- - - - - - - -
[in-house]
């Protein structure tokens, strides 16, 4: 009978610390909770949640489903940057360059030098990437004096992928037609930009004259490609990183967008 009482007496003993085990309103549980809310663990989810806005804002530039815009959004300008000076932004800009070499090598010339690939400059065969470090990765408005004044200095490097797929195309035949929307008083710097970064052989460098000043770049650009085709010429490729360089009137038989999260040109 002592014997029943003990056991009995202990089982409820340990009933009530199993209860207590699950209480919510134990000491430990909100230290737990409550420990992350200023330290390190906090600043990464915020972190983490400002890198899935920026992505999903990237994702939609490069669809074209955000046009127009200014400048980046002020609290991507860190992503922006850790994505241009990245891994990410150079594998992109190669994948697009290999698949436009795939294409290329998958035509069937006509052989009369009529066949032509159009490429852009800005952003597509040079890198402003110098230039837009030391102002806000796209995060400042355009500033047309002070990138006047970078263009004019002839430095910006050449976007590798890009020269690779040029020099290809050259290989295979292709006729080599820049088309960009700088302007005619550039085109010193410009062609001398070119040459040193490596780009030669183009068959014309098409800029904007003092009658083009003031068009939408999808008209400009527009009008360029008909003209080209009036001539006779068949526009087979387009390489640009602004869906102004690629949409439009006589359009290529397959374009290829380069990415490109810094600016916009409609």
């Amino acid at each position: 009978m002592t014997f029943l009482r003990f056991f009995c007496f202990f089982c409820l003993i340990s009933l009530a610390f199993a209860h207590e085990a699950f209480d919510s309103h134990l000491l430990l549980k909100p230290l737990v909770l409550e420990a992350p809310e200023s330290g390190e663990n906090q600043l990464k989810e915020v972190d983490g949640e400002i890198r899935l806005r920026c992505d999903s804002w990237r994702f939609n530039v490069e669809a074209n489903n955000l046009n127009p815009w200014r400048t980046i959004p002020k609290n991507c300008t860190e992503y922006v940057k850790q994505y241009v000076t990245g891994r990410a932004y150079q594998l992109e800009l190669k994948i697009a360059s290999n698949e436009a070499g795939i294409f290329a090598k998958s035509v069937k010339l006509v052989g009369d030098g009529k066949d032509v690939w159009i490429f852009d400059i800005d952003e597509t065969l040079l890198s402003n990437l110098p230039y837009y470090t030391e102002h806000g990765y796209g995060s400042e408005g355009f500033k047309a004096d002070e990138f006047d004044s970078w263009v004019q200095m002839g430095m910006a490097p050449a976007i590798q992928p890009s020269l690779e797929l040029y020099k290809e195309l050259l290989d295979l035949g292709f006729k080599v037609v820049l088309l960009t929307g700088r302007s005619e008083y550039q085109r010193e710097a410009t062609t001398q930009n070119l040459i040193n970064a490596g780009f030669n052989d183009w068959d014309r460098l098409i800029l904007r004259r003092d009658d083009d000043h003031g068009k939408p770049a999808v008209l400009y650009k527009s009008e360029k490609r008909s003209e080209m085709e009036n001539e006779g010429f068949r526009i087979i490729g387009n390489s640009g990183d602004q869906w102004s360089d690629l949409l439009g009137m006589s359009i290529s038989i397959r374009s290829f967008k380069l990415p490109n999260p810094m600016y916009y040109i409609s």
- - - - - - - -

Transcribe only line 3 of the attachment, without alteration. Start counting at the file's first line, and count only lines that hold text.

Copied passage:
């Amino acid at each position: 009978m002592t014997f029943l009482r003990f056991f009995c007496f202990f089982c409820l003993i340990s009933l009530a610390f199993a209860h207590e085990a699950f209480d919510s309103h134990l000491l430990l549980k909100p230290l737990v909770l409550e420990a992350p809310e200023s330290g390190e663990n906090q600043l990464k989810e915020v972190d983490g949640e400002i890198r899935l806005r920026c992505d999903s804002w990237r994702f939609n530039v490069e669809a074209n489903n955000l046009n127009p815009w200014r400048t980046i959004p002020k609290n991507c300008t860190e992503y922006v940057k850790q994505y241009v000076t990245g891994r990410a932004y150079q594998l992109e800009l190669k994948i697009a360059s290999n698949e436009a070499g795939i294409f290329a090598k998958s035509v069937k010339l006509v052989g009369d030098g009529k066949d032509v690939w159009i490429f852009d400059i800005d952003e597509t065969l040079l890198s402003n990437l110098p230039y837009y470090t030391e102002h806000g990765y796209g995060s400042e408005g355009f500033k047309a004096d002070e990138f006047d004044s970078w263009v004019q200095m002839g430095m910006a490097p050449a976007i590798q992928p890009s020269l690779e797929l040029y020099k290809e195309l050259l290989d295979l035949g292709f006729k080599v037609v820049l088309l960009t929307g700088r302007s005619e008083y550039q085109r010193e710097a410009t062609t001398q930009n070119l040459i040193n970064a490596g780009f030669n052989d183009w068959d014309r460098l098409i800029l904007r004259r003092d009658d083009d000043h003031g068009k939408p770049a999808v008209l400009y650009k527009s009008e360029k490609r008909s003209e080209m085709e009036n001539e006779g010429f068949r526009i087979i490729g387009n390489s640009g990183d602004q869906w102004s360089d690629l949409l439009g009137m006589s359009i290529s038989i397959r374009s290829f967008k380069l990415p490109n999260p810094m600016y916009y040109i409609s």